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Perhaps it is better not to resuscitate

By Kevin Pittman - posted Monday, 27 March 2006

Emergency room doctors all eventually face the issue of refusal to resuscitate someone. If a patient is clearly frail and sickly, do you have a duty to resuscitate him or her? The same question might be asked of health care - so frail and sickly that maybe it would be better to cut off the oxygen and start again.

I’m going to focus on Queensland. If these issues aren’t on the front pages of your state’s newspaper, it’s only because they have more interesting news to publish. Health is in crisis across Australia. Queensland has only compounded the problems with the sheer incompetence at some hospitals, and by bureaucrats and ministers.

The objective of any health system is to promote and contribute to a healthy population.


Some people define “healthy” as a state of physical and emotional well-being that goes way beyond anything that any health system can do. Here, we are simply talking about keeping people well. But health care in Australia doesn’t keep people well. It cures the sick.

Hospitals with the bulk of state health budgets do nothing to keep people well. Community health services do a little more but are notoriously underfunded, with long waiting lists for even the simplest of services. By the time you make the list, any problem will have escalated to the stage where you need to go to hospital. And in general practice, there are thousands of items on the Medicare Benefits Schedule for curing people but few to stop them getting sick.

People seem to have no real interest in their health. After years of advertising about the effects of cigarettes, a quarter of the population still smokes. Drinking and non-prescription drug use are continually increasing. But smoking, drink and drugs pale into insignificance when compared with what people eat.

There used to be a phrase “he’s eating himself into the grave”. This society is eating itself into the grave. Fast food, fat and sugar consumption goes up each year while rates of exercise fall. Unsurprisingly, obesity also goes up each year. And right behind, again unsurprisingly, diabetes, heart attack, kidney problems, cancer and other diseases continually go up.

Hello! This doesn’t sound like rocket science. But when I tell parents their children’s diet means they won’t live as long as me, I watch the parents take the family off to a fast food outlet to talk about it.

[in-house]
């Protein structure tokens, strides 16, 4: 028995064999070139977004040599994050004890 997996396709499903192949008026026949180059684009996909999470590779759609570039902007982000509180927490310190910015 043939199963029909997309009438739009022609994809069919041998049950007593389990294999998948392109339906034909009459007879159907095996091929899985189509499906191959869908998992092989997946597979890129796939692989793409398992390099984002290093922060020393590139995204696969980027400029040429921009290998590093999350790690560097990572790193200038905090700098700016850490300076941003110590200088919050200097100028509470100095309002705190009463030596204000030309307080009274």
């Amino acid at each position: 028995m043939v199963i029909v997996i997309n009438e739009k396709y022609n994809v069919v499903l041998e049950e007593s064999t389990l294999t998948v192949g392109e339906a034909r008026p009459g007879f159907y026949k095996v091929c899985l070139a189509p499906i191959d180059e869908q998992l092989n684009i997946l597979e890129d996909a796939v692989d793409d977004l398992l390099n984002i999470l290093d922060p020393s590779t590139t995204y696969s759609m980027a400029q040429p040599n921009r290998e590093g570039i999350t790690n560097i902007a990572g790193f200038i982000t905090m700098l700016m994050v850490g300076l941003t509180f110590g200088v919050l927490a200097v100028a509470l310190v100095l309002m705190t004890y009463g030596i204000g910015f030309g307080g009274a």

In the end, we have a health system focused on fixing people who are sick and a society focused on getting sick. The two really suit one another extremely well. Unfortunately, we are rapidly running out of both the health care workers and the money needed to maintain this uneasy balance.


Let’s talk about health care workers. The argument that we aren’t training enough of them needs nuancing. More would be good but a major part of the problem is that many now don’t want to work full-time. The loss of doctors and nurses through a reduction in average working hours is even more significant than numbers lost through retirement. Where do we draw the line? How many can we afford it if training more health care workers just allows them work shorter hours?

Reluctance to work full-time affects specialist numbers. Research says many doctors choose general practice rather than becoming specialists solely to work part-time. Hence we have a shortage of specialists. Similarly, many nurses aren’t interested in becoming nurse practitioners because they don’t intend to work the hours that would justify the investment in study.

The second point we need to stress is that every trade and profession in Australia is desperate for people to take up training. From carpenters to engineers, we are short of teenage entrants. That’s just one of those things that happen in an ageing society.

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Article edited by Patrick O'Neill.
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About the Author

Kevin Pittman is the principal of Solomon Reynard Pty Ltd, a boutique consultancy specialising in health and organisational management.

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